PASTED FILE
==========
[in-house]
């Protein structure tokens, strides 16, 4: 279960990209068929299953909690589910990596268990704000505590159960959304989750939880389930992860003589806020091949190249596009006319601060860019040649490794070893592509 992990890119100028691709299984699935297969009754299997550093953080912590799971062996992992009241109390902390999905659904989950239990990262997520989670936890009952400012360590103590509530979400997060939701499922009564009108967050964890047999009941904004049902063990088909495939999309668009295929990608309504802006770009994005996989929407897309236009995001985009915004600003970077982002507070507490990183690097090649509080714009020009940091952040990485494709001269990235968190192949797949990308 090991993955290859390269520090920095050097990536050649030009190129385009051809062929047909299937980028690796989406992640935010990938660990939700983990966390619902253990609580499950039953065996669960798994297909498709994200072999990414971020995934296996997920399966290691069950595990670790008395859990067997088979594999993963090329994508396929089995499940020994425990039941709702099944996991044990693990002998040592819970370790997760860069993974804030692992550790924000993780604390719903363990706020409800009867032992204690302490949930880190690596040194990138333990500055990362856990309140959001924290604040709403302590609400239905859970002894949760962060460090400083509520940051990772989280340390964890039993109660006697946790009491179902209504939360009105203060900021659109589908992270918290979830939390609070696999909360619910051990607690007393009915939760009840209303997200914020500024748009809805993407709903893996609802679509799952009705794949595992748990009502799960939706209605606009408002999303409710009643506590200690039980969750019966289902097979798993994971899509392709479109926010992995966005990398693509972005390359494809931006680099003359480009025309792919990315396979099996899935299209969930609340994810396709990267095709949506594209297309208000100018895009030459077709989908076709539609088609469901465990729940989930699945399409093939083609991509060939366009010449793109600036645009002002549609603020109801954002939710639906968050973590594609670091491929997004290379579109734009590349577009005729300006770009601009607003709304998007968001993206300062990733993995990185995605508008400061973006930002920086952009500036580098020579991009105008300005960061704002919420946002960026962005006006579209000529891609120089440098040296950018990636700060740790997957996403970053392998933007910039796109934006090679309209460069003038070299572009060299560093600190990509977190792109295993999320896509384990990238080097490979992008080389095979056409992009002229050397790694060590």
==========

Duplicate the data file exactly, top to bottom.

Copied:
[in-house]
């Protein structure tokens, strides 16, 4: 279960990209068929299953909690589910990596268990704000505590159960959304989750939880389930992860003589806020091949190249596009006319601060860019040649490794070893592509 992990890119100028691709299984699935297969009754299997550093953080912590799971062996992992009241109390902390999905659904989950239990990262997520989670936890009952400012360590103590509530979400997060939701499922009564009108967050964890047999009941904004049902063990088909495939999309668009295929990608309504802006770009994005996989929407897309236009995001985009915004600003970077982002507070507490990183690097090649509080714009020009940091952040990485494709001269990235968190192949797949990308 090991993955290859390269520090920095050097990536050649030009190129385009051809062929047909299937980028690796989406992640935010990938660990939700983990966390619902253990609580499950039953065996669960798994297909498709994200072999990414971020995934296996997920399966290691069950595990670790008395859990067997088979594999993963090329994508396929089995499940020994425990039941709702099944996991044990693990002998040592819970370790997760860069993974804030692992550790924000993780604390719903363990706020409800009867032992204690302490949930880190690596040194990138333990500055990362856990309140959001924290604040709403302590609400239905859970002894949760962060460090400083509520940051990772989280340390964890039993109660006697946790009491179902209504939360009105203060900021659109589908992270918290979830939390609070696999909360619910051990607690007393009915939760009840209303997200914020500024748009809805993407709903893996609802679509799952009705794949595992748990009502799960939706209605606009408002999303409710009643506590200690039980969750019966289902097979798993994971899509392709479109926010992995966005990398693509972005390359494809931006680099003359480009025309792919990315396979099996899935299209969930609340994810396709990267095709949506594209297309208000100018895009030459077709989908076709539609088609469901465990729940989930699945399409093939083609991509060939366009010449793109600036645009002002549609603020109801954002939710639906968050973590594609670091491929997004290379579109734009590349577009005729300006770009601009607003709304998007968001993206300062990733993995990185995605508008400061973006930002920086952009500036580098020579991009105008300005960061704002919420946002960026962005006006579209000529891609120089440098040296950018990636700060740790997957996403970053392998933007910039796109934006090679309209460069003038070299572009060299560093600190990509977190792109295993999320896509384990990238080097490979992008080389095979056409992009002229050397790694060590």